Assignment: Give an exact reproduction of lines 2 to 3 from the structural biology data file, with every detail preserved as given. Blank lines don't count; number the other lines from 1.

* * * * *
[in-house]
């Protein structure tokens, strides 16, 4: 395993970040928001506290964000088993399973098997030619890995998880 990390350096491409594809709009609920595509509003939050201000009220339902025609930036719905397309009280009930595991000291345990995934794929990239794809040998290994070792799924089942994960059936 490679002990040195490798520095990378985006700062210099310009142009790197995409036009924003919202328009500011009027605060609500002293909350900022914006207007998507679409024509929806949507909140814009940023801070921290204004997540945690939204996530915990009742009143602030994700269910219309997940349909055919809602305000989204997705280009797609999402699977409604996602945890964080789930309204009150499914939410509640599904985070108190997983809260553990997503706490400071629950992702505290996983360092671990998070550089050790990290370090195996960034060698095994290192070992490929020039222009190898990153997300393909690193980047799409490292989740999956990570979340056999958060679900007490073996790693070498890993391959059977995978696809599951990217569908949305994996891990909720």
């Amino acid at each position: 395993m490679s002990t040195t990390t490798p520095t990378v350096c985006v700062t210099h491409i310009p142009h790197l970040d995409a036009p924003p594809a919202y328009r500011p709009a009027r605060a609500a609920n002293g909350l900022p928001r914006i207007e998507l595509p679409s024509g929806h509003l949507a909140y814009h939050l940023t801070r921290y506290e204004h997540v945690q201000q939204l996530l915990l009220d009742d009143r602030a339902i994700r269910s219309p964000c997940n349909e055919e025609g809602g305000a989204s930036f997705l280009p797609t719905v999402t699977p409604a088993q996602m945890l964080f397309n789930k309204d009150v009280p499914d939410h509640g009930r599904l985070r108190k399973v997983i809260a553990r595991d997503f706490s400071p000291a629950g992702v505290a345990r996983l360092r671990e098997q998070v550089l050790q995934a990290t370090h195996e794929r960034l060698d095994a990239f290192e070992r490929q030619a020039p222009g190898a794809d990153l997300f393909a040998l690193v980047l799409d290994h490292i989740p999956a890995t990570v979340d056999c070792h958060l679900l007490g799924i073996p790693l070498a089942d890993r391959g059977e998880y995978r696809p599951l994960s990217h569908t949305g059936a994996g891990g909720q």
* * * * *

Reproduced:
């Protein structure tokens, strides 16, 4: 395993970040928001506290964000088993399973098997030619890995998880 990390350096491409594809709009609920595509509003939050201000009220339902025609930036719905397309009280009930595991000291345990995934794929990239794809040998290994070792799924089942994960059936 490679002990040195490798520095990378985006700062210099310009142009790197995409036009924003919202328009500011009027605060609500002293909350900022914006207007998507679409024509929806949507909140814009940023801070921290204004997540945690939204996530915990009742009143602030994700269910219309997940349909055919809602305000989204997705280009797609999402699977409604996602945890964080789930309204009150499914939410509640599904985070108190997983809260553990997503706490400071629950992702505290996983360092671990998070550089050790990290370090195996960034060698095994290192070992490929020039222009190898990153997300393909690193980047799409490292989740999956990570979340056999958060679900007490073996790693070498890993391959059977995978696809599951990217569908949305994996891990909720």
């Amino acid at each position: 395993m490679s002990t040195t990390t490798p520095t990378v350096c985006v700062t210099h491409i310009p142009h790197l970040d995409a036009p924003p594809a919202y328009r500011p709009a009027r605060a609500a609920n002293g909350l900022p928001r914006i207007e998507l595509p679409s024509g929806h509003l949507a909140y814009h939050l940023t801070r921290y506290e204004h997540v945690q201000q939204l996530l915990l009220d009742d009143r602030a339902i994700r269910s219309p964000c997940n349909e055919e025609g809602g305000a989204s930036f997705l280009p797609t719905v999402t699977p409604a088993q996602m945890l964080f397309n789930k309204d009150v009280p499914d939410h509640g009930r599904l985070r108190k399973v997983i809260a553990r595991d997503f706490s400071p000291a629950g992702v505290a345990r996983l360092r671990e098997q998070v550089l050790q995934a990290t370090h195996e794929r960034l060698d095994a990239f290192e070992r490929q030619a020039p222009g190898a794809d990153l997300f393909a040998l690193v980047l799409d290994h490292i989740p999956a890995t990570v979340d056999c070792h958060l679900l007490g799924i073996p790693l070498a089942d890993r391959g059977e998880y995978r696809p599951l994960s990217h569908t949305g059936a994996g891990g909720q």